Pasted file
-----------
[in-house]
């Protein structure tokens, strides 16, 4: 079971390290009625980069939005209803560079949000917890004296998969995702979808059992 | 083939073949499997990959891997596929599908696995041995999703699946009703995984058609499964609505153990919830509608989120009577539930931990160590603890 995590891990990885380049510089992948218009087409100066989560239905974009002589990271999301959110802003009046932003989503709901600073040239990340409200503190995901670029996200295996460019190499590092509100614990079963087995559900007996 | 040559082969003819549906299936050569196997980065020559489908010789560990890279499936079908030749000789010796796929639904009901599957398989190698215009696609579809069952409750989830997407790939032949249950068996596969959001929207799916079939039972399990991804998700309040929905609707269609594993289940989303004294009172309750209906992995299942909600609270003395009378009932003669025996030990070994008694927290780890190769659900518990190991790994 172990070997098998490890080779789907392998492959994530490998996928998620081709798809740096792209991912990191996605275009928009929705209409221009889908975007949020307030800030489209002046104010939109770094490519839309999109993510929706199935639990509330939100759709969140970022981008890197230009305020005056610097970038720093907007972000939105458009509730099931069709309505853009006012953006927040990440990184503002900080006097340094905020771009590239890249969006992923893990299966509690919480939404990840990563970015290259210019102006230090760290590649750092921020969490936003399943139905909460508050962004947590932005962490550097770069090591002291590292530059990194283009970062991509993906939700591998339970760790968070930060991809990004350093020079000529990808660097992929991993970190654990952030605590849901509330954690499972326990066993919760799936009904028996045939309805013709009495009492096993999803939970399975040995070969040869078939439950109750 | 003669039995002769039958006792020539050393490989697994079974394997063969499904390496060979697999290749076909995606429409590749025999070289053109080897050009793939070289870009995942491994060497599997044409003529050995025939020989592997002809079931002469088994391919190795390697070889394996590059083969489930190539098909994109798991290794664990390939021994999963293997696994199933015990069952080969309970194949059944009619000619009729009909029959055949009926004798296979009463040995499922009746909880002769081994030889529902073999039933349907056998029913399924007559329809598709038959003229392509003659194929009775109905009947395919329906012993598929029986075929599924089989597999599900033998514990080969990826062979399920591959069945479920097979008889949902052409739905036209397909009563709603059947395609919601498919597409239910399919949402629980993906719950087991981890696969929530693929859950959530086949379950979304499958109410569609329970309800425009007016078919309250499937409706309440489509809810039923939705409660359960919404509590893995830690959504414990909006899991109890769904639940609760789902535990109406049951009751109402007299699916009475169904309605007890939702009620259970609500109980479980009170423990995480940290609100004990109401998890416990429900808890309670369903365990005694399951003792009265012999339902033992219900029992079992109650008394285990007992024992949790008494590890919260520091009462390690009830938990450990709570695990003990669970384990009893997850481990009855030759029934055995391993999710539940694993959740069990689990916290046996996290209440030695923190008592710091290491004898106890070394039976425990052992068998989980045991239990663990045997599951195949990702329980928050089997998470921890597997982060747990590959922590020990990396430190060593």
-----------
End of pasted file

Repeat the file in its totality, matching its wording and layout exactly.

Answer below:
[in-house]
């Protein structure tokens, strides 16, 4: 079971390290009625980069939005209803560079949000917890004296998969995702979808059992 | 083939073949499997990959891997596929599908696995041995999703699946009703995984058609499964609505153990919830509608989120009577539930931990160590603890 995590891990990885380049510089992948218009087409100066989560239905974009002589990271999301959110802003009046932003989503709901600073040239990340409200503190995901670029996200295996460019190499590092509100614990079963087995559900007996 | 040559082969003819549906299936050569196997980065020559489908010789560990890279499936079908030749000789010796796929639904009901599957398989190698215009696609579809069952409750989830997407790939032949249950068996596969959001929207799916079939039972399990991804998700309040929905609707269609594993289940989303004294009172309750209906992995299942909600609270003395009378009932003669025996030990070994008694927290780890190769659900518990190991790994 172990070997098998490890080779789907392998492959994530490998996928998620081709798809740096792209991912990191996605275009928009929705209409221009889908975007949020307030800030489209002046104010939109770094490519839309999109993510929706199935639990509330939100759709969140970022981008890197230009305020005056610097970038720093907007972000939105458009509730099931069709309505853009006012953006927040990440990184503002900080006097340094905020771009590239890249969006992923893990299966509690919480939404990840990563970015290259210019102006230090760290590649750092921020969490936003399943139905909460508050962004947590932005962490550097770069090591002291590292530059990194283009970062991509993906939700591998339970760790968070930060991809990004350093020079000529990808660097992929991993970190654990952030605590849901509330954690499972326990066993919760799936009904028996045939309805013709009495009492096993999803939970399975040995070969040869078939439950109750 | 003669039995002769039958006792020539050393490989697994079974394997063969499904390496060979697999290749076909995606429409590749025999070289053109080897050009793939070289870009995942491994060497599997044409003529050995025939020989592997002809079931002469088994391919190795390697070889394996590059083969489930190539098909994109798991290794664990390939021994999963293997696994199933015990069952080969309970194949059944009619000619009729009909029959055949009926004798296979009463040995499922009746909880002769081994030889529902073999039933349907056998029913399924007559329809598709038959003229392509003659194929009775109905009947395919329906012993598929029986075929599924089989597999599900033998514990080969990826062979399920591959069945479920097979008889949902052409739905036209397909009563709603059947395609919601498919597409239910399919949402629980993906719950087991981890696969929530693929859950959530086949379950979304499958109410569609329970309800425009007016078919309250499937409706309440489509809810039923939705409660359960919404509590893995830690959504414990909006899991109890769904639940609760789902535990109406049951009751109402007299699916009475169904309605007890939702009620259970609500109980479980009170423990995480940290609100004990109401998890416990429900808890309670369903365990005694399951003792009265012999339902033992219900029992079992109650008394285990007992024992949790008494590890919260520091009462390690009830938990450990709570695990003990669970384990009893997850481990009855030759029934055995391993999710539940694993959740069990689990916290046996996290209440030695923190008592710091290491004898106890070394039976425990052992068998989980045991239990663990045997599951195949990702329980928050089997998470921890597997982060747990590959922590020990990396430190060593």